Candy Jar Goes from Sweet to Saccharine


Kathryn Zheng, Staff Writer

Warning: this review contains spoilers for the film Candy Jar. In all honesty, though, I can’t fathom why you would want to watch it.

Since my parents pay $9.99 a month for Netflix, I feel almost obligated to watch every mildly interesting show or film that pops up in my “recommended for you” section—it’s the same sort of emotion that overcomes me when I go to a Chinese buffet, and, reminded of the eleven dollars I paid for my all-you-can-eat meal, load my gleaming plate up with crab legs and lobster. When I first came across the trailer for Candy Jar, that sense of obligation immediately overwhelmed me. What seemed to separate Candy Jar from the other romantic comedies aimed at lonely teenage girls on Netflix was its unique subject matter and beautiful cinematography—at least, that was the vibe I got from the trailer. Unfortunately, just a mere hour and a half later, I felt sorely disappointed, and truthfully, mildly angry.

Candy Jar is a movie about two high school seniors, Lona Skinner (Sami Gayle) and Bennett Russell (Jacob Latimore), who’ve been competing with each other for all their lives—in debate, in academics, and seemingly, in their own minds. Not only do they compete with each other, but they also have a seemingly unshakeable hatred of each other. This hatred is apparently also cross-generational—indeed, their respective mothers, Amy (Christina Hendricks) and Julia (Uzo Aduba), have a mutual detestation conveyed through strained smiles and cold small talk. The plot of Candy Jar is centered around two discrete journeys: Lona and Bennett’s quests to advance to the state championships in policy debate and the stressful process of applying to selective colleges.

Visually, Candy Jar truly is a near masterpiece. Netflix’s filmmaking is always superb, even when its plots are disjointed and incoherent. The aesthetic of the movie can best be described as Pretty Little Liars meets Gilmore Girls—the movie is filtered in overcast greys, but not in a way that detracts from the immaculately trimmed private school that serves as one of the main backdrops for the film. The film makes good use of the contrast between warm tones and cooler ones, appropriately highlighting the former in the office of the school’s kind, caring guidance counselor, Kathy (Helen Hunt).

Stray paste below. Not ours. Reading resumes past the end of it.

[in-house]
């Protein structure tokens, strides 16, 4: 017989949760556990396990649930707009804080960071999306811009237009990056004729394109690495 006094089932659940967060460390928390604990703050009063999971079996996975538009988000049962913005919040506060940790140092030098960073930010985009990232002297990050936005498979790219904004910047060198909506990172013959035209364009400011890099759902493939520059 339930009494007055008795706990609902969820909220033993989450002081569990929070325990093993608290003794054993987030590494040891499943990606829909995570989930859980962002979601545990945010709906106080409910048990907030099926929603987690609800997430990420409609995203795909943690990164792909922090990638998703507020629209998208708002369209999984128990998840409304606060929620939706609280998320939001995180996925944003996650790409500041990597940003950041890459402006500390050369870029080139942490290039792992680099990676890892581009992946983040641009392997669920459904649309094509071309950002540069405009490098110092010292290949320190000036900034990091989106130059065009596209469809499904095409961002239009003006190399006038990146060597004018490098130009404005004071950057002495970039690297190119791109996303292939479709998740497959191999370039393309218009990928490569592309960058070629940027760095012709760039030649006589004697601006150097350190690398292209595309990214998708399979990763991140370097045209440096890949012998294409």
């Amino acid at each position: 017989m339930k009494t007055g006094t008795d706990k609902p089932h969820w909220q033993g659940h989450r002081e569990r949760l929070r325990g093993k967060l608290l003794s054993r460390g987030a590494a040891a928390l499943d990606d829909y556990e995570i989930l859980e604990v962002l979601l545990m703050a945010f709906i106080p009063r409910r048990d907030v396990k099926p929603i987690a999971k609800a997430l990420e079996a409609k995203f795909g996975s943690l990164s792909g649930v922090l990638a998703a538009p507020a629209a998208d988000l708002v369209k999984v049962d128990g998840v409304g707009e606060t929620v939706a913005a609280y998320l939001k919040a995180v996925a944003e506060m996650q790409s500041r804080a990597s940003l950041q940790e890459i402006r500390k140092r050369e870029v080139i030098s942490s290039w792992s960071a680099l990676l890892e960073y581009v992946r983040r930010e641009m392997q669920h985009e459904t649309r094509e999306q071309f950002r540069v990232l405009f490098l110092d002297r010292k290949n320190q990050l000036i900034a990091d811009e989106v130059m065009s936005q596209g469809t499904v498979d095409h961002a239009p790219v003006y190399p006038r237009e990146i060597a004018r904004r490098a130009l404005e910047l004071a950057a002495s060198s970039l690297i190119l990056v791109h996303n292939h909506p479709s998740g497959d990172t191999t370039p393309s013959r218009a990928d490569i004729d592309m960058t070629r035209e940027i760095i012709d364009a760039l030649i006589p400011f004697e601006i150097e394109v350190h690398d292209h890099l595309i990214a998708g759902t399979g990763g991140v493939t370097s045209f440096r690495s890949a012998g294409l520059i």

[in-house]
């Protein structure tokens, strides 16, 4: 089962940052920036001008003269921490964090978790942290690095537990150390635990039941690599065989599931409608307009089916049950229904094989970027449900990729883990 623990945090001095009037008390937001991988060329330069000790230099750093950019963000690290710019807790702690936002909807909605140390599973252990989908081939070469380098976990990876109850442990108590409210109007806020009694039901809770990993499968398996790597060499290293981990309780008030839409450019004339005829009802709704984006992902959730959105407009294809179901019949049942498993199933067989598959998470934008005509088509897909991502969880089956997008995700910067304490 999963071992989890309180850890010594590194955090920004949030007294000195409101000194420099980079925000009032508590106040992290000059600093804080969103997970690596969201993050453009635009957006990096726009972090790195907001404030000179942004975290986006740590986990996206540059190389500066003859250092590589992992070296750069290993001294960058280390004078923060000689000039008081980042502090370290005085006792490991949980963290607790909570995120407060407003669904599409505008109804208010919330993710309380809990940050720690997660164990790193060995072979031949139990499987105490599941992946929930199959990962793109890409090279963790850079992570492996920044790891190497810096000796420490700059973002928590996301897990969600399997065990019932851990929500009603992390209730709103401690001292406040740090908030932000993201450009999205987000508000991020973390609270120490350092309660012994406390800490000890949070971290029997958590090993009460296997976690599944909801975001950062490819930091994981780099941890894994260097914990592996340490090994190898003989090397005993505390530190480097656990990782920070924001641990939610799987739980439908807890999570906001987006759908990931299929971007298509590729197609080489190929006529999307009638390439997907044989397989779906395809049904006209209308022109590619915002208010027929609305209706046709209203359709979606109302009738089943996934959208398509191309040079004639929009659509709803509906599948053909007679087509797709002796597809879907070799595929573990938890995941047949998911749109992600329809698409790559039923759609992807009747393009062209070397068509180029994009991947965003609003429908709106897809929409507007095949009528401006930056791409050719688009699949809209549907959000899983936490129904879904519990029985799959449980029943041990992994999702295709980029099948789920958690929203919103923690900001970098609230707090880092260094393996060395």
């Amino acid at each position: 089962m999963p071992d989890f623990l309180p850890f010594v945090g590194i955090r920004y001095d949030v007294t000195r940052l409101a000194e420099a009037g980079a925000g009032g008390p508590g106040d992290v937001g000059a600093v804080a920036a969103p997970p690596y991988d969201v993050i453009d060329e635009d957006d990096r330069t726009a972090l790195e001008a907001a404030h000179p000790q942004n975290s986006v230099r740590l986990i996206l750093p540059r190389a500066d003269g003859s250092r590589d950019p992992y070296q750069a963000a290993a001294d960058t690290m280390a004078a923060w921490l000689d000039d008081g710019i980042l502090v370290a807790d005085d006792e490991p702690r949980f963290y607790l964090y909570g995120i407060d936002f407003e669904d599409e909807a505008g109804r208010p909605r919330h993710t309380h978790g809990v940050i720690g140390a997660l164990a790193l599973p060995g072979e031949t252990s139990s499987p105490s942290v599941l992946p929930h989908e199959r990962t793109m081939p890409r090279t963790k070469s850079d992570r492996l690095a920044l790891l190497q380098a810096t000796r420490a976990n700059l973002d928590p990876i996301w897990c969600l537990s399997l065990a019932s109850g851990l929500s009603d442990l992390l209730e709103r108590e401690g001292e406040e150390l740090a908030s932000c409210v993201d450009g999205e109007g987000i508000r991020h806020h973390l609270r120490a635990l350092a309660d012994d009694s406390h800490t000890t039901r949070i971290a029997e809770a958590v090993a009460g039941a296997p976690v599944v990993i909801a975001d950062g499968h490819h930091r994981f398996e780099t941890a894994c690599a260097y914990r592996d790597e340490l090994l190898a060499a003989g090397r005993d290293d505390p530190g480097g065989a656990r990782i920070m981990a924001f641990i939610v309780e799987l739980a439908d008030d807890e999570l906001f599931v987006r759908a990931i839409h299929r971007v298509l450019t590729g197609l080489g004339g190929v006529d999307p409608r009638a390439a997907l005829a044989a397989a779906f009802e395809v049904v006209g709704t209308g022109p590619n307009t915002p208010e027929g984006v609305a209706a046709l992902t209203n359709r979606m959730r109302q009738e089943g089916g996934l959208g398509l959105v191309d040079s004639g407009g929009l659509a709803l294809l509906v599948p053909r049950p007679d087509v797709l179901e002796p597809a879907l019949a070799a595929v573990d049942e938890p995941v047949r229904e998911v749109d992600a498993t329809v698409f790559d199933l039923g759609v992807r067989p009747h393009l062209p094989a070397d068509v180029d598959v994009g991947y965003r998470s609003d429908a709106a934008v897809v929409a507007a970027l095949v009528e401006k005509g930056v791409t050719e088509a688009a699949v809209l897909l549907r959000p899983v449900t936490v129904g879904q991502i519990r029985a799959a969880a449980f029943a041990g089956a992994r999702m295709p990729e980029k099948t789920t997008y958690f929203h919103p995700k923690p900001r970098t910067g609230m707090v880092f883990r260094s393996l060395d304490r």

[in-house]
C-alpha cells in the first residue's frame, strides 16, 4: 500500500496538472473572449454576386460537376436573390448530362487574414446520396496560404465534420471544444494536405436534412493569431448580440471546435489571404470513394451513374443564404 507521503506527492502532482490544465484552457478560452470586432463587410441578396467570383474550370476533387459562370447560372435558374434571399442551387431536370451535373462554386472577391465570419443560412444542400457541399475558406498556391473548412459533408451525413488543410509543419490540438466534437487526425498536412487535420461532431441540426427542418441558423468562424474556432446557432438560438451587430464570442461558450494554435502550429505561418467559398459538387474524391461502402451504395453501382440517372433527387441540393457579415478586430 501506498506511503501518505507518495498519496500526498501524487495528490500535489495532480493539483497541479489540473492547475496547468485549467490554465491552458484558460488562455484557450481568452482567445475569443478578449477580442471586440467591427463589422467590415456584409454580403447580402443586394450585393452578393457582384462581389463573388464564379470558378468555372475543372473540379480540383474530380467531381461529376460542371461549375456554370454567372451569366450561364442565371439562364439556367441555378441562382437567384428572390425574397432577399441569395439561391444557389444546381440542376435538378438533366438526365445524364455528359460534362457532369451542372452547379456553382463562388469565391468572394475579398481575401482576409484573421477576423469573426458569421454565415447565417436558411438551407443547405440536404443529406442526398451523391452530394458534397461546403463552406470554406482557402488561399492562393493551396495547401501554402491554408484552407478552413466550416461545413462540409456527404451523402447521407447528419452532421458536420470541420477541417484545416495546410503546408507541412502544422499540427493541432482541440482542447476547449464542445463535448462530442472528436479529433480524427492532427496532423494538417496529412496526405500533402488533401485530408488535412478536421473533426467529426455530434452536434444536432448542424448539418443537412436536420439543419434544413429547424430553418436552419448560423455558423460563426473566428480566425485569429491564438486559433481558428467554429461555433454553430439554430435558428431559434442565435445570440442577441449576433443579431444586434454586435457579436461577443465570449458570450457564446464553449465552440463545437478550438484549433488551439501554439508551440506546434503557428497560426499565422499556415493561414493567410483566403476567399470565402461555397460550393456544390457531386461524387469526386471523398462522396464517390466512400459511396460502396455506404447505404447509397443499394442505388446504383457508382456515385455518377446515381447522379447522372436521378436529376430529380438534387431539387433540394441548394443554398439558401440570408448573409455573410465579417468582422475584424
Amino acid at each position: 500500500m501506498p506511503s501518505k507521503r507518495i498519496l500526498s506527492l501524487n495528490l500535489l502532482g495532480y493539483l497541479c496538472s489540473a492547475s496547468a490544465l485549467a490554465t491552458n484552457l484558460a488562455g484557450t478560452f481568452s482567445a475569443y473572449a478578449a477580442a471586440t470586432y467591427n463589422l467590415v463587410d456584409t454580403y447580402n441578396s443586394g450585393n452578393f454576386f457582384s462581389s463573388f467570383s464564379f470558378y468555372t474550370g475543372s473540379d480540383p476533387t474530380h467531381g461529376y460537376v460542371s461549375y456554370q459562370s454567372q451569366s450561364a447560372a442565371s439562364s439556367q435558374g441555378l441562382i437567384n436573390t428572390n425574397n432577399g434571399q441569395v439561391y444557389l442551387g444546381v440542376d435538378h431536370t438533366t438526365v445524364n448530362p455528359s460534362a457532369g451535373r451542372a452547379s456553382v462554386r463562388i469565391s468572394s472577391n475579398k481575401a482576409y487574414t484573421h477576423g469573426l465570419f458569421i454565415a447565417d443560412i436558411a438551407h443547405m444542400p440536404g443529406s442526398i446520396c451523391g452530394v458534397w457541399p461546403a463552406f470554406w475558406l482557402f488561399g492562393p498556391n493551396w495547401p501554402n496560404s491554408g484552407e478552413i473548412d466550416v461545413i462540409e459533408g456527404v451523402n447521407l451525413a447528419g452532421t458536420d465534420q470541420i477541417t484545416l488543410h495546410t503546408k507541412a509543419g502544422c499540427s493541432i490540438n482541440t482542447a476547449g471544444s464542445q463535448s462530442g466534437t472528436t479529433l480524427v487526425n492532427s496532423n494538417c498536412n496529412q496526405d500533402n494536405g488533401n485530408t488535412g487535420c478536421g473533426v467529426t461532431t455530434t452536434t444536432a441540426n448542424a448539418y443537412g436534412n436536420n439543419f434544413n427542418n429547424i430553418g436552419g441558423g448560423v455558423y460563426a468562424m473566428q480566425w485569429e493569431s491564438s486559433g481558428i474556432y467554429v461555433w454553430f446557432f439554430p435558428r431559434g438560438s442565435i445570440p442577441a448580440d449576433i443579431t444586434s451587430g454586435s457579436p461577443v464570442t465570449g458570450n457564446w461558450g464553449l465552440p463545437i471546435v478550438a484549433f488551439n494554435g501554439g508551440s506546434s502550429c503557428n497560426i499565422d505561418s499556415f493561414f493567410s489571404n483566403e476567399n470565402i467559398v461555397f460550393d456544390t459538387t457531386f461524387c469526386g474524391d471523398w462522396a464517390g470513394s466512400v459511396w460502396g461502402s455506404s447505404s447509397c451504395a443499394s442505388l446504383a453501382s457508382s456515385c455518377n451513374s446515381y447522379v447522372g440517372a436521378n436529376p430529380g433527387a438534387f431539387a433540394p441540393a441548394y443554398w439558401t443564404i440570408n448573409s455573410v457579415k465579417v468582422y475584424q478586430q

Unfortunately, when it comes to creating a realistic story, Candy Jar struggles. The film incorporates many of the small details of debate—such as the technique of spreading, or speaking as quickly as one can in order to maximize the number of arguments made—but glosses over how a debate tournament would actually work. For example, Lona and Bennett’s chief opponents throughout the film are two lower-income debaters named Jasmine (Antonia Gentry) and Dana (Ariana Guerra), whose arguments rely chiefly on anecdotal evidence. Anecdotal evidence is considered to be amongst the weakest forms used to bolster an argument simply because it isn’t, and can never be, quantifiable. Interestingly enough, the film attempts to address this weakness through a throwaway remark by Lona, who comments on how this technique usually ends up hurting Jasmine and Dana in the long run. Somehow, though, Jasmine and Dana still end up at the finals of the state championship.

Candy Jar relies heavily upon these lazily executed, convenient plot points. At the climax of the film—when both Lona and Bennett are distraught over their rejection letters from Harvard and Yale, respectively—the two students go to the guidance counselor, Kathy, for comfort, and discover that she was involved in a fatal car accident the prior night. This plot point is never truly explored; it’s used mainly as an event for Lona and Bennett to bond over. In truth, her death could have been replaced with that of the school mascot, since the only rationale behind the occurrence of Kathy’s death was that Lona and Bennett needed to connect, preferably over copious tears and hugs.

Candy Jar’s greatest weakness is its inability to establish a coherent theme. Once again, when it comes to conveying small, critical details, the film shines. For instance, in order to provide the viewer with an understanding of the type of student both Lona and Bennett are, the camera pans over their transcripts, which are crowded with A+s, 1590s on the SATs, 5s on AP Exams, and, of course, a myriad of awards. These details establish Lona and Bennett as realistically competitive applicants to their dream colleges, making it all the more devastating when they’re both outright rejected from them. At the end of the film, though, when it’s revealed that Lona was ultimately accepted to Yale and Bennett to Harvard, I closed my browser window and internally screamed out of anger and disappointment. Candy Jar throws away one of its main messages—that the college you go to should not, and will not, define you, and that you are much, much more than an award or an acceptance letter—in favor of an unrealistic, meaningless, pandering ending.

That isn’t to say that the film was entirely terrible, though the bad certainly outweighed the good. For me, the most poignant moment of the film was when Lona and Bennett went on an impromptu excursion to Wendy’s after they received their rejection letters. Watching the two commiserate over Frosties and fries in a deeply personal conversation was undeniably touching, and at that moment, I felt my cold, black heart grow a little bit warmer. Throughout the film, Gayle and Latimore portray their characters adeptly and manage to give some life to Candy Jar’s contradictory, lazy script.

Even Gayle and Latimore can’t save this movie, though. I’m a big fan of tropes, as long as they’re handled well, but Candy Jar doesn’t even attempt to apply its tropes realistically. In all honesty, you would be better off watching the Disney Original Movie Geek Charming than Candy Jar—at least Geek Charming was written with a goal in mind.